Human Capital: Federal Workforce Challenges in the 21st Century Page: 2 of 15
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Highlights of GAO-07-556T, a testimony
before the Subcommittee on Financial
Services and General Government,
Committee on Appropriations, House of
Why GAO Did This Study
The federal government is facing
new and more complex challenges
in the 21st century because of long-
term fiscal constraints, changing
governance models, and other
factors. Strategic human capital
management, which remains on
GAO's high-risk list, must be the
centerpiece of any serious change
management and transformation
effort to meet these challenges.
However, federal agencies do not
consistently have the modern,
effective, economical, and efficient
human capital programs, policies,
and procedures needed to succeed
in their transformation efforts. In
addition, the Office of Personnel
Management (OPM) must have the
capacity to successfully guide
human capital transformations.
This testimony, based on a large
body of GAO work over many
years, focuses on strategic human
capital management challenges
that many federal agencies
continue to face.
This testimony underscores
recommendations made to OPM in
January 2007 to improve its
capacity for future reforms. OPM
has said it has made progress
toward achieving its operational
and strategic goals. In addition, this
testimony serves as a guide to
Congress as it scrutinizes agencies'
transformation plans, capabilities,
and measurable results to make
informed funding decisions during
a period of likely sustained budget
To view the full product, including the scope
and methodology, click on the link above.
For more information, contact J. Christopher
Mihm at (202) 512-6806 or email@example.com.
Federal Workforce Challenges in the 21st
What GAO Found
Federal agencies continue to face strategic human capital challenges in:
Leadership: Top leadership in agencies across the federal government must
provide committed and inspired attention needed to address human capital
and related organizational transformation issues. However, slightly less than
half of respondents to the 2006 Federal Human Capital Survey reported a
high level of respect for senior leaders while only 38 percent agreed or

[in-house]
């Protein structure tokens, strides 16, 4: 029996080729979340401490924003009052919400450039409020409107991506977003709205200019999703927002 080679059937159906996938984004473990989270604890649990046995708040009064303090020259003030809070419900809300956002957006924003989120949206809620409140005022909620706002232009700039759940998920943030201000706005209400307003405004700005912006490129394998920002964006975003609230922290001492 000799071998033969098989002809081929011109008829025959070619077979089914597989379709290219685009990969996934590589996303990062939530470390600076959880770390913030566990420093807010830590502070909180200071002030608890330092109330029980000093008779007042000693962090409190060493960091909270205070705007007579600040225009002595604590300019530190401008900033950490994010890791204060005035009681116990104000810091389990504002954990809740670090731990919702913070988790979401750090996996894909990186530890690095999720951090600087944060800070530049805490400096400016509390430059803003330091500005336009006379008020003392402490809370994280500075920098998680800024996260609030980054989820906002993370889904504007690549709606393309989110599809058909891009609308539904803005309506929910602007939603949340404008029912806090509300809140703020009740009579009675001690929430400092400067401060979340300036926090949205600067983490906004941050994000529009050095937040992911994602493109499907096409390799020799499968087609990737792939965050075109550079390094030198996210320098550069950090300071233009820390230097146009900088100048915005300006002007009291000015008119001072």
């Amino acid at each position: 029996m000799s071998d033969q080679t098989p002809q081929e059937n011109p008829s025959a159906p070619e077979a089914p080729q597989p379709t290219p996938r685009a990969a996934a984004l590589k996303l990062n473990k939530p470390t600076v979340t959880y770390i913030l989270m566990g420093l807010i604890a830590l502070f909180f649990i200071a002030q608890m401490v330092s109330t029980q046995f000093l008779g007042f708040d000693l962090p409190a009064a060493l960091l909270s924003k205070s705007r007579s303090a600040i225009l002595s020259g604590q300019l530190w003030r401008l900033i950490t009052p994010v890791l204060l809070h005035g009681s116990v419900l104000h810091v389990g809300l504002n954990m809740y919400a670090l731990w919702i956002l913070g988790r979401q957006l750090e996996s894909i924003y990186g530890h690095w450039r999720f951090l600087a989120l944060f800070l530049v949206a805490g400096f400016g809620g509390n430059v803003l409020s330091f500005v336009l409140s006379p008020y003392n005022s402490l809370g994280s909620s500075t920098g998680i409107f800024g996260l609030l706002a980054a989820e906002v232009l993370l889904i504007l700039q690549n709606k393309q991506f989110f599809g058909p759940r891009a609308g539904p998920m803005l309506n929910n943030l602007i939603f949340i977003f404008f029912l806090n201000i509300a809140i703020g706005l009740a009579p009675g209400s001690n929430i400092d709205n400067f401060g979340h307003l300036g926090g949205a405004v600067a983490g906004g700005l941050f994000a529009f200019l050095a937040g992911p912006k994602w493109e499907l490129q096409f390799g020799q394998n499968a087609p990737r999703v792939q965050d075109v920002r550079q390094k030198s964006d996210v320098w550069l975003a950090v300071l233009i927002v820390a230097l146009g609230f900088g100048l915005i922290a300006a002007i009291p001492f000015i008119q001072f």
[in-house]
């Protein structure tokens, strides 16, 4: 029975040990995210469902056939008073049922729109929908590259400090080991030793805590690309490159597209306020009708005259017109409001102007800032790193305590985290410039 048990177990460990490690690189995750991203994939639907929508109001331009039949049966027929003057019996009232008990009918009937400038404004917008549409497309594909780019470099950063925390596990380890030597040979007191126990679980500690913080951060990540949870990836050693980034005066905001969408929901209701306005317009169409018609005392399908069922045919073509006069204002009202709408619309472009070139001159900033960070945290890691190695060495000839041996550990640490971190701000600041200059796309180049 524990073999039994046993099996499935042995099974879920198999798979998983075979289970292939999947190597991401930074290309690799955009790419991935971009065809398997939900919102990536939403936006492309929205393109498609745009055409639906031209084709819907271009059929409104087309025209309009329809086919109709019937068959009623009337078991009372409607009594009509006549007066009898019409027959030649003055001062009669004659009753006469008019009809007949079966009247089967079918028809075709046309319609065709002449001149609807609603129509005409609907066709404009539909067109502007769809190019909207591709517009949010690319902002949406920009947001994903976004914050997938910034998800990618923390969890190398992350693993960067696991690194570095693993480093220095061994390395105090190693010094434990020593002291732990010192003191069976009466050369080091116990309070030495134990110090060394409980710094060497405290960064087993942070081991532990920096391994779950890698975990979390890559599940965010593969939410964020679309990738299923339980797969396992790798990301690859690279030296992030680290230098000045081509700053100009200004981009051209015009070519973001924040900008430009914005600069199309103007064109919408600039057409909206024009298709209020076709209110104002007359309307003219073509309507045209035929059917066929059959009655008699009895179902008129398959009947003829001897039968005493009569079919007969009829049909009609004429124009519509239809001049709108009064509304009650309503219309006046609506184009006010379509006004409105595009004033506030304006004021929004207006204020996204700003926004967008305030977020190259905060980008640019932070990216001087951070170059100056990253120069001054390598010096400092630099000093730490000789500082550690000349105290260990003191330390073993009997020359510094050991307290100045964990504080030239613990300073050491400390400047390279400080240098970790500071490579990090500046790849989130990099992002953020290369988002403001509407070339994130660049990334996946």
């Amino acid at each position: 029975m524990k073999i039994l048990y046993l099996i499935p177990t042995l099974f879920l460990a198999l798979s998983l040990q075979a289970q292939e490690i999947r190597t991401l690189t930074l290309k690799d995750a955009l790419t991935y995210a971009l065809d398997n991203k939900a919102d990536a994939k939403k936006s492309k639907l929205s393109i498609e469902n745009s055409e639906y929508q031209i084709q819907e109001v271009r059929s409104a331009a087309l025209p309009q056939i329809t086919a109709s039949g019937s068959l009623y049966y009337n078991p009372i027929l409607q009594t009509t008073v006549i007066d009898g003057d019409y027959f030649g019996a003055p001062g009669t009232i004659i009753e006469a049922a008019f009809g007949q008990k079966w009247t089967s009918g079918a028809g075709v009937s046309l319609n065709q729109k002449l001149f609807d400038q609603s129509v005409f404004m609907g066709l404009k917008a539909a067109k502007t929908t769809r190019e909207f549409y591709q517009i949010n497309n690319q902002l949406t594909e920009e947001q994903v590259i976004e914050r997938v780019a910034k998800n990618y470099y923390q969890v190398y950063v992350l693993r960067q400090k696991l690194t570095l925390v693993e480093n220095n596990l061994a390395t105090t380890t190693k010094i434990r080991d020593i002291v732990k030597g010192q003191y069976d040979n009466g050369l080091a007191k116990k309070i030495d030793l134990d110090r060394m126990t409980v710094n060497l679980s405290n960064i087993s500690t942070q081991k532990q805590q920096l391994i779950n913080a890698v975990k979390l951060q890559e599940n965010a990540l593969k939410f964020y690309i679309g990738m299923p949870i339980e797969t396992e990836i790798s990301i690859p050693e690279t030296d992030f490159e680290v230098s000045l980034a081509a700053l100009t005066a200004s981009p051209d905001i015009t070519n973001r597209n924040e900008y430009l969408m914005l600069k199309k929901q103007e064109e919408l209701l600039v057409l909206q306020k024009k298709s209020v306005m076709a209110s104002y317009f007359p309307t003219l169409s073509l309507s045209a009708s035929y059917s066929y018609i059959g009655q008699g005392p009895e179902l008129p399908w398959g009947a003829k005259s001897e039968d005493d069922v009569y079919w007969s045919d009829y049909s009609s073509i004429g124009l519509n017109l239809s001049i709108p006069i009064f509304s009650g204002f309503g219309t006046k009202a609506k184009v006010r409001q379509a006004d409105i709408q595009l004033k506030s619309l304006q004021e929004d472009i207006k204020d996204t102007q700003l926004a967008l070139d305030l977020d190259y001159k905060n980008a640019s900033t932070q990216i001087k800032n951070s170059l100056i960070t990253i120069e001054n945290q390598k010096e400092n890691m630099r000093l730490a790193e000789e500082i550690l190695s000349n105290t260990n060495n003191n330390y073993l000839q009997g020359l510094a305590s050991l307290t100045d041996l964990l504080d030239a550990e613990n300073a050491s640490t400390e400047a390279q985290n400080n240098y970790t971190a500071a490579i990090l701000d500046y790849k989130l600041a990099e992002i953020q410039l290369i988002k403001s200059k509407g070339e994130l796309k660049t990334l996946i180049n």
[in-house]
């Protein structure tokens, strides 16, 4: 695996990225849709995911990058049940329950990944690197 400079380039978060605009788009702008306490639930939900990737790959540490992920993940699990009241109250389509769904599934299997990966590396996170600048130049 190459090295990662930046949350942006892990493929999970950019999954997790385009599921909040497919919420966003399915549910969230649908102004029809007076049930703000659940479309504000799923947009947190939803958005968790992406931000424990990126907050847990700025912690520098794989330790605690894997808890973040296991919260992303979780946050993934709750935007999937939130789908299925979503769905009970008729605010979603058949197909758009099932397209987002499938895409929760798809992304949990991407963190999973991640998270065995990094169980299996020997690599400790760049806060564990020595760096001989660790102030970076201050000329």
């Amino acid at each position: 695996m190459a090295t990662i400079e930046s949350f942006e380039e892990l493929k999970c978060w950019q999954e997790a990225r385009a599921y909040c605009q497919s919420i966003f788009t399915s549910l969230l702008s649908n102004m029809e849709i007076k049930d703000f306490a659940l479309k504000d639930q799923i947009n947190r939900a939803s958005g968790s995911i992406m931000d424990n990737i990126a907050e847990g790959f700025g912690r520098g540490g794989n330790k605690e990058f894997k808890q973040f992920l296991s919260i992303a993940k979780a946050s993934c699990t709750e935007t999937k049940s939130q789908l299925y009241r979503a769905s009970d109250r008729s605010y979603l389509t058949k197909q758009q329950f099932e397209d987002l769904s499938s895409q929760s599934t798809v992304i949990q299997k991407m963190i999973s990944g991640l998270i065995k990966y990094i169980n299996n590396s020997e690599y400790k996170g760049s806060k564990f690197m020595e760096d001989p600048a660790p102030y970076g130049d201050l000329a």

strongly agreed that leaders in their organizations generate high levels of
motivation and commitment in the workforce.
Strategic Human Capital Planning: Strategic human capital planning that
is integrated with broader organizational strategic planning is critical to
ensuring agencies have the talent they need for future challenges, especially
as the federal government faces a retirement wave. Too often, agencies do
not have the components of strategic human capital planning needed to
address their current and emerging human capital challenges.
Acquiring, Developing, and Retaining Talent: Faced with a workforce
that is becoming more retirement eligible and finding gaps in talent, agencies
need to strengthen their efforts and use of available flexibilities to acquire,
develop, motivate, and retain talent. Agencies are not uniformly using
available flexibilities to recruit and hire top talent and to address the current
and emerging demographic challenges facing the government.
Results-Oriented Organizational Culture: Leading organizations create a
clear linkage-"line of sight"-between individual performance and
organizational success and, thus, transform their cultures to be more results-
oriented, customer-focused, and collaborative. However, in many cases, the
federal government does not have these linkages and has not transformed
how it classifies, compensates, develops, and motivates its employees to
achieve maximum results within available resources and existing authorities.
Agencies are facing strategic human capital challenges in a period of likely
sustained budget constraints. Budget constraints will require agencies to
plan their transformations more strategically, prioritize their needs, evaluate
results, allocate their resources more carefully, and react to workforce
challenges more expeditiously in order to achieve their missions
economically, efficiently, and effectively.
OPM will continue to play a key role in fostering and guiding strategic
human capital management improvements in the executive branch and in
helping agencies meet transformation challenges. Although making
commendable efforts in transforming itself to more a consultant, toolmaker,
and strategic partner in leading and supporting agencies' human capital
management systems, OPM has itself faced challenges in its capacity to
assist, guide, and certify agencies' readiness to implement reforms.
United States Government Accountability Office
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United States. Government Accountability Office. Human Capital: Federal Workforce Challenges in the 21st Century, text, March 6, 2007; Washington D.C.. (digital.library.unt.edu/ark:/67531/metadc292501/m1/2/: accessed January 16, 2019), University of North Texas Libraries, Digital Library, digital.library.unt.edu; crediting UNT Libraries Government Documents Department.